The disaffected groups and communities due to globalization, so-called free trade (not fair trade) and do nothing governments brought Trump into power. Being a popular television personality and an unconventional politician, some segments of the population disenfranchised by the existing political system and exercise of power usually for the big end of the town, voted him into power thinking that he will implement America First policies including in immigration, economic development, manufacturing, health care and foreign policy. When his actions in the immigration field do not match with the core values and norms of a decent society, activist organisations use the judiciary and other bodies to challenge them. Large protests on the streets by activists including those complaining about gender discrimination reflected the frustrations of those who felt the election of Trump hindered their interests.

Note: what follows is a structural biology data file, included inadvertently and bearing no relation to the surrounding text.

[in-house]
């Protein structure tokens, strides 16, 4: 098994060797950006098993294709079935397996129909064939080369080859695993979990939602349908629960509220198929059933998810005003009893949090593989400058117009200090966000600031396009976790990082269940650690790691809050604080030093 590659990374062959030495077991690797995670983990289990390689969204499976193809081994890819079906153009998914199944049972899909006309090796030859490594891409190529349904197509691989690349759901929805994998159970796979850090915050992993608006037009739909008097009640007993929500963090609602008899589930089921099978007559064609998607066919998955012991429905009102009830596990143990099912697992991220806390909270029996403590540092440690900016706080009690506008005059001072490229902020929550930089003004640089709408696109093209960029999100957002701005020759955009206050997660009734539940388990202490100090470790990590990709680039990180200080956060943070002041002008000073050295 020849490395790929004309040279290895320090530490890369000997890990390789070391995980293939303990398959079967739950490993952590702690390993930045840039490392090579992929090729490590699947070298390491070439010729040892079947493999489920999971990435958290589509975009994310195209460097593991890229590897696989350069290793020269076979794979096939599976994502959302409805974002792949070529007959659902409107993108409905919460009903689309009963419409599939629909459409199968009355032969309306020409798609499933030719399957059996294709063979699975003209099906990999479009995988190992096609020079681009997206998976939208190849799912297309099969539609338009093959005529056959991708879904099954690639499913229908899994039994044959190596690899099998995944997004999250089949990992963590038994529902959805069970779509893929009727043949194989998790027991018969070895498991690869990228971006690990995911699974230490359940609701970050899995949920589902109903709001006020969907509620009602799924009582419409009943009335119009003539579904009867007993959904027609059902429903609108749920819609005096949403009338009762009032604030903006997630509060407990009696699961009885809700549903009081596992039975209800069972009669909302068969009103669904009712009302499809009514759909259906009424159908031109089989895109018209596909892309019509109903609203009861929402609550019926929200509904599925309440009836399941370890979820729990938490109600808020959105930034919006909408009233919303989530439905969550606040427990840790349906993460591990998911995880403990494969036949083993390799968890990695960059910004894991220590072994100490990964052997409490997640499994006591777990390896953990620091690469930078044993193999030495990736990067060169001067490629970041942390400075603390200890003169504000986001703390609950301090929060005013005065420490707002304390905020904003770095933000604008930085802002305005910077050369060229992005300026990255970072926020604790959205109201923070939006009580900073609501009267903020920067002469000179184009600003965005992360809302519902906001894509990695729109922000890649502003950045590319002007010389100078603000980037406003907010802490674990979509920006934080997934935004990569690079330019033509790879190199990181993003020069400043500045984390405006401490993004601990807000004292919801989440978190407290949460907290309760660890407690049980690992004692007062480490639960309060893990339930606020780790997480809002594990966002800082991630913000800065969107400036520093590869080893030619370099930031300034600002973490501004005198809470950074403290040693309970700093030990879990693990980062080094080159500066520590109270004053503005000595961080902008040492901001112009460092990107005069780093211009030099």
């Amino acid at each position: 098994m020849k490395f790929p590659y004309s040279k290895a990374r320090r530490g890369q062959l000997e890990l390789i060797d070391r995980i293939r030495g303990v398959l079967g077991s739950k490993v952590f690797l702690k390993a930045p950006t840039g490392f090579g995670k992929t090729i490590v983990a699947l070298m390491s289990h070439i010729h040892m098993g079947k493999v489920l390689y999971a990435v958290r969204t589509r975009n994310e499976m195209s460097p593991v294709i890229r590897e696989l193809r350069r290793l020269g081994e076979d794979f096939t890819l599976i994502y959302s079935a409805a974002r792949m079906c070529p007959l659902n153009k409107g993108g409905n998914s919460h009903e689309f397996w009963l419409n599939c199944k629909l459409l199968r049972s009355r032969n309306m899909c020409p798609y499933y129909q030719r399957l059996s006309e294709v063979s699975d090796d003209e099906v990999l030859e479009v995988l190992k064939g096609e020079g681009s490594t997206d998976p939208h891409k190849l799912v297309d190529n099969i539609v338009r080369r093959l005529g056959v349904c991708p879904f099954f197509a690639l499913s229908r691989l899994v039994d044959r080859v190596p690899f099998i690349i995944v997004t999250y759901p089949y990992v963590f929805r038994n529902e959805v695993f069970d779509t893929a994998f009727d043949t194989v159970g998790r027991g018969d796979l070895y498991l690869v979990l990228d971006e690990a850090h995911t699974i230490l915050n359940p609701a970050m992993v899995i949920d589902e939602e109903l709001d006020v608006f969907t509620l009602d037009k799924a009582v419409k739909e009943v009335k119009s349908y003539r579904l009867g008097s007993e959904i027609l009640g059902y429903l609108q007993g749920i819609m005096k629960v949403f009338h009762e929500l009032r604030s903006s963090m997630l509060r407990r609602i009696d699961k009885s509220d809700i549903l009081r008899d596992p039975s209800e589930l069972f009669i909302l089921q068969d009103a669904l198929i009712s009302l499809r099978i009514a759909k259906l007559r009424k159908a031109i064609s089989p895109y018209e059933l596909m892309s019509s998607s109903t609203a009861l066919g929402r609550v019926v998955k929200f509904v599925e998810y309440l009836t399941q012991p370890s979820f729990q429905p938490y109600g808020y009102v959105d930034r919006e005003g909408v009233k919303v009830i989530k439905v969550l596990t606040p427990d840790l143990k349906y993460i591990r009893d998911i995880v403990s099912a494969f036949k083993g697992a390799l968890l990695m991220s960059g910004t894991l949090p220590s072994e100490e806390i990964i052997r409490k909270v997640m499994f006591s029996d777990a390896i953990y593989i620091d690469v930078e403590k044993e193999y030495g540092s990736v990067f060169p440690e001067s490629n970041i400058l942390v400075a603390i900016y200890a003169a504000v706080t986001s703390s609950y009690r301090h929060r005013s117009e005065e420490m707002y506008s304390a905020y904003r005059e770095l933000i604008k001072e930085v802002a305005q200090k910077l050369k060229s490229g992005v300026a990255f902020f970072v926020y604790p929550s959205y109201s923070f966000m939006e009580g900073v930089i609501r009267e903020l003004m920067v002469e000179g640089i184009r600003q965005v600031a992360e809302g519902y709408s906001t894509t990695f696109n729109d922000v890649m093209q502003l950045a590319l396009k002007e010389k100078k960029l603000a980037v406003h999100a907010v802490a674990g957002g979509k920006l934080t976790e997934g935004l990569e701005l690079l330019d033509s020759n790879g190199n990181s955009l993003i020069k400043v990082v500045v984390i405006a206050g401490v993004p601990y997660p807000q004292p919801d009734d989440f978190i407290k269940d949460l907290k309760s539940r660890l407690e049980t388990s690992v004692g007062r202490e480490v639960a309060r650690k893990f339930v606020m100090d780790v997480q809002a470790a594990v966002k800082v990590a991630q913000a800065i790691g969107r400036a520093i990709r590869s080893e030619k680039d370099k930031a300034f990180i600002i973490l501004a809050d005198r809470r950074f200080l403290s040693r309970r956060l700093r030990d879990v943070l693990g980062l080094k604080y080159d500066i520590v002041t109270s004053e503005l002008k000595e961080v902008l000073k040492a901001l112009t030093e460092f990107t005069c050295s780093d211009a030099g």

In Sri Lanka also there are many who are not happy about the way the political and economic systems operate. This has been the case for many decades but the situation today has become severe due to the ineffectual and top heavy governance that goes without checking corruption by politicians in a credible sense, increasing gap between the rich and the poor, stagnant quality of life, foreign aid dependent development policy and the increasing foreign debt levels. Instead of small government, the country is endowed with big and expensive government layered between national and provincial levels. Maintaining such a big government and the ruling class with their lavish lifestyles is not an easy task for the population. Along with the grant of power to rule, voters are also giving a license to elected representatives to legitimize their upper class lifestyles and legitimize the very dominance of the ruling class/power group.  If they make policies in favor of the many who are deprived and act in the national interest there is some justification for their lavish lifestyles and dominant behaviour. When this is not so, the spotlight should be on policy failures as well as lifestyles of those who fail the nation.  A single event like the recent Meetotamulla disaster has shown the ugly side of this conundrum between the powerful and the powerless.